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Interfaith Programs

A Muslim Perspective in America

USA-2009-04-16-A Muslim Perspective in America

Virgina, United States - The Ambassadors for Peace Association of Virgina’s forum on April 16, 2009 fulfilled an essential need in our American society today; to provide a platform for the “moderate” voice of American Muslims. This is the marginalized voice which seems to be the large majority yet is sadly ignored because it is not sensational, and therefore not news worthy.

The room was crowded and the diversity of the group was startling. The high spirit of the initial networking period of the forum attracted three more people to attend who were at the library just walking by the doorway to the forum.

The forum moderator, Dan Ammerman (a government contractor/consultant and former career US State Department officer) framed the morning’s topic by pointing out the new administrations’ efforts to reach out to the Muslim world by US Secretary of State Hilary Clinton’s visit to Indonesia.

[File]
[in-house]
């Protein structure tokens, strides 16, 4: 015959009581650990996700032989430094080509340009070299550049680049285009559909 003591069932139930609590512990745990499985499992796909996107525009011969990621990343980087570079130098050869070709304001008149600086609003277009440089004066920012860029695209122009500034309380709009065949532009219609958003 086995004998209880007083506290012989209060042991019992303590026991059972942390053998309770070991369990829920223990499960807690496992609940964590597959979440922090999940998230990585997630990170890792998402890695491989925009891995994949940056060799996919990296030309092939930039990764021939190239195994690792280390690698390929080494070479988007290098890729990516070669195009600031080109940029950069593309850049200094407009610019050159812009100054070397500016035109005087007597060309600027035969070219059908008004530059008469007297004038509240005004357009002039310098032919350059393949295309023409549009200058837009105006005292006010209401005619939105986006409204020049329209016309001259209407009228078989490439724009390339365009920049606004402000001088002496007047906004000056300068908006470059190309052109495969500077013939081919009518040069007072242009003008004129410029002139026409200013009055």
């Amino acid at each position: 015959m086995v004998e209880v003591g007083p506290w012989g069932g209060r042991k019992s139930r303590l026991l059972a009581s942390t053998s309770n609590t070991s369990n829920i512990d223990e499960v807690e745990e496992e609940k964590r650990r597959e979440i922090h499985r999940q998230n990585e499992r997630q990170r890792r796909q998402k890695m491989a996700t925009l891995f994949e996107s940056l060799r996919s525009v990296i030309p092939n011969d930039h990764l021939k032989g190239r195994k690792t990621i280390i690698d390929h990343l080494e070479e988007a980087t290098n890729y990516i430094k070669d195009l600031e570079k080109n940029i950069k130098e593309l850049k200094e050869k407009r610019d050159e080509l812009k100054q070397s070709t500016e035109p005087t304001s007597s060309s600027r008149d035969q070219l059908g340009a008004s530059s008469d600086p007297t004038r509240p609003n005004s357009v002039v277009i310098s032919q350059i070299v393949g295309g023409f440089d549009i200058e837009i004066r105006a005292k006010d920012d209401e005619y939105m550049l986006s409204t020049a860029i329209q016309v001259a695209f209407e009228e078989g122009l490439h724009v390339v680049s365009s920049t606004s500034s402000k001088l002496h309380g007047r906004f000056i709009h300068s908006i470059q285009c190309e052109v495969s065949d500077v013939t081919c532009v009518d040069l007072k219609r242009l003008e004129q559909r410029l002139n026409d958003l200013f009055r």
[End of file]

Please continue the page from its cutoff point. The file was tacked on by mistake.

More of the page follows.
Mr. Ammerman then went on to say that the work of UPF is truly “cutting edge” in that it is defining the common ground between cultures and religions as being universal principles, and there by clarifying and emphasizing the importance of the role of faith in diplomacy and peacemaking.

The first speaker, Naila Alam, moved many hearts by recounting her story of how she had faced a life threatening disease as a new immigrant from Pakistan in this country. She told how eventually she had been healed by her faith in God. “I have seen so much suffering, so I am able to understand the suffering of others in the same situation.

This was the turning point in my life when I decided to devote my time and energy in serving the people in need of comfort and counseling. God had guided me to take this path to help others, so my sister and I founded “Express Care” in 2003. Express Care assists immigrants in health care, language, and job placement.

The next speaker of our panel was an independent consultant and contractor in Public and Cultural Diplomacy and Interreligious Relations, Hazami Barmada.